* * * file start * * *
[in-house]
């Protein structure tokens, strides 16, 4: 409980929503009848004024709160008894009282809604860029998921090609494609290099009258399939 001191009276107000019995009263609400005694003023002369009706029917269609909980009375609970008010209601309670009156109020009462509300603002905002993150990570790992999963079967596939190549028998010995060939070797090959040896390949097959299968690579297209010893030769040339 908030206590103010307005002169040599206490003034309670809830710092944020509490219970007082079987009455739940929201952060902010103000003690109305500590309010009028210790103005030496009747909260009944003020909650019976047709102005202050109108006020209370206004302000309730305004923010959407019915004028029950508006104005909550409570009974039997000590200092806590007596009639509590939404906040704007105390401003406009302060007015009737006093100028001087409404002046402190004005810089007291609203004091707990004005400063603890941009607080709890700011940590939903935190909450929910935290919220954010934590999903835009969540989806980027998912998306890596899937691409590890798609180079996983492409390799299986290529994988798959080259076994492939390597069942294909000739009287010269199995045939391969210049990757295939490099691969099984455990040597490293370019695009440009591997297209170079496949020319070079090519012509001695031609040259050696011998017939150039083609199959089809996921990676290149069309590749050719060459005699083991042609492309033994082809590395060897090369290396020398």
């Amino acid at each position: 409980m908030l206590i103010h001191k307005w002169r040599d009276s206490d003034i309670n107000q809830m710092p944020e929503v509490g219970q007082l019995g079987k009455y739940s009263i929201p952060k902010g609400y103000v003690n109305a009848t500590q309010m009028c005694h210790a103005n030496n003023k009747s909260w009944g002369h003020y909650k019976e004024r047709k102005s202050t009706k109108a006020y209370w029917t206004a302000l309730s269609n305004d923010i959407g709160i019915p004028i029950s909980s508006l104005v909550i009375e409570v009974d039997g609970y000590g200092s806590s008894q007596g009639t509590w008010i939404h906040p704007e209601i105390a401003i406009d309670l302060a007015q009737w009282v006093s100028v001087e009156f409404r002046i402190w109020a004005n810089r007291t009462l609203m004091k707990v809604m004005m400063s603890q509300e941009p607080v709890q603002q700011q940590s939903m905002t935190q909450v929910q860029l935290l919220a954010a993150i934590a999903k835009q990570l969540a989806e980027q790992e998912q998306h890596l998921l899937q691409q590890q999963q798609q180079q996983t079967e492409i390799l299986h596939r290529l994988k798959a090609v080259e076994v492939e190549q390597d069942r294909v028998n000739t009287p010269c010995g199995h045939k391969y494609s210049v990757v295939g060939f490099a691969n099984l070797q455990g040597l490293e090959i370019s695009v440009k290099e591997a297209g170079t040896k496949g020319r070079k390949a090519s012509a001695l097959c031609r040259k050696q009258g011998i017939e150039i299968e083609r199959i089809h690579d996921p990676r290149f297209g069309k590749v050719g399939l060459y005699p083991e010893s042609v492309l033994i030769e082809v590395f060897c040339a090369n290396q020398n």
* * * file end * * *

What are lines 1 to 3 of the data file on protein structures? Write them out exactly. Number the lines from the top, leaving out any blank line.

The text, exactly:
[in-house]
């Protein structure tokens, strides 16, 4: 409980929503009848004024709160008894009282809604860029998921090609494609290099009258399939 001191009276107000019995009263609400005694003023002369009706029917269609909980009375609970008010209601309670009156109020009462509300603002905002993150990570790992999963079967596939190549028998010995060939070797090959040896390949097959299968690579297209010893030769040339 908030206590103010307005002169040599206490003034309670809830710092944020509490219970007082079987009455739940929201952060902010103000003690109305500590309010009028210790103005030496009747909260009944003020909650019976047709102005202050109108006020209370206004302000309730305004923010959407019915004028029950508006104005909550409570009974039997000590200092806590007596009639509590939404906040704007105390401003406009302060007015009737006093100028001087409404002046402190004005810089007291609203004091707990004005400063603890941009607080709890700011940590939903935190909450929910935290919220954010934590999903835009969540989806980027998912998306890596899937691409590890798609180079996983492409390799299986290529994988798959080259076994492939390597069942294909000739009287010269199995045939391969210049990757295939490099691969099984455990040597490293370019695009440009591997297209170079496949020319070079090519012509001695031609040259050696011998017939150039083609199959089809996921990676290149069309590749050719060459005699083991042609492309033994082809590395060897090369290396020398």
């Amino acid at each position: 409980m908030l206590i103010h001191k307005w002169r040599d009276s206490d003034i309670n107000q809830m710092p944020e929503v509490g219970q007082l019995g079987k009455y739940s009263i929201p952060k902010g609400y103000v003690n109305a009848t500590q309010m009028c005694h210790a103005n030496n003023k009747s909260w009944g002369h003020y909650k019976e004024r047709k102005s202050t009706k109108a006020y209370w029917t206004a302000l309730s269609n305004d923010i959407g709160i019915p004028i029950s909980s508006l104005v909550i009375e409570v009974d039997g609970y000590g200092s806590s008894q007596g009639t509590w008010i939404h906040p704007e209601i105390a401003i406009d309670l302060a007015q009737w009282v006093s100028v001087e009156f409404r002046i402190w109020a004005n810089r007291t009462l609203m004091k707990v809604m004005m400063s603890q509300e941009p607080v709890q603002q700011q940590s939903m905002t935190q909450v929910q860029l935290l919220a954010a993150i934590a999903k835009q990570l969540a989806e980027q790992e998912q998306h890596l998921l899937q691409q590890q999963q798609q180079q996983t079967e492409i390799l299986h596939r290529l994988k798959a090609v080259e076994v492939e190549q390597d069942r294909v028998n000739t009287p010269c010995g199995h045939k391969y494609s210049v990757v295939g060939f490099a691969n099984l070797q455990g040597l490293e090959i370019s695009v440009k290099e591997a297209g170079t040896k496949g020319r070079k390949a090519s012509a001695l097959c031609r040259k050696q009258g011998i017939e150039i299968e083609r199959i089809h690579d996921p990676r290149f297209g069309k590749v050719g399939l060459y005699p083991e010893s042609v492309l033994i030769e082809v590395f060897c040339a090369n290396q020398n």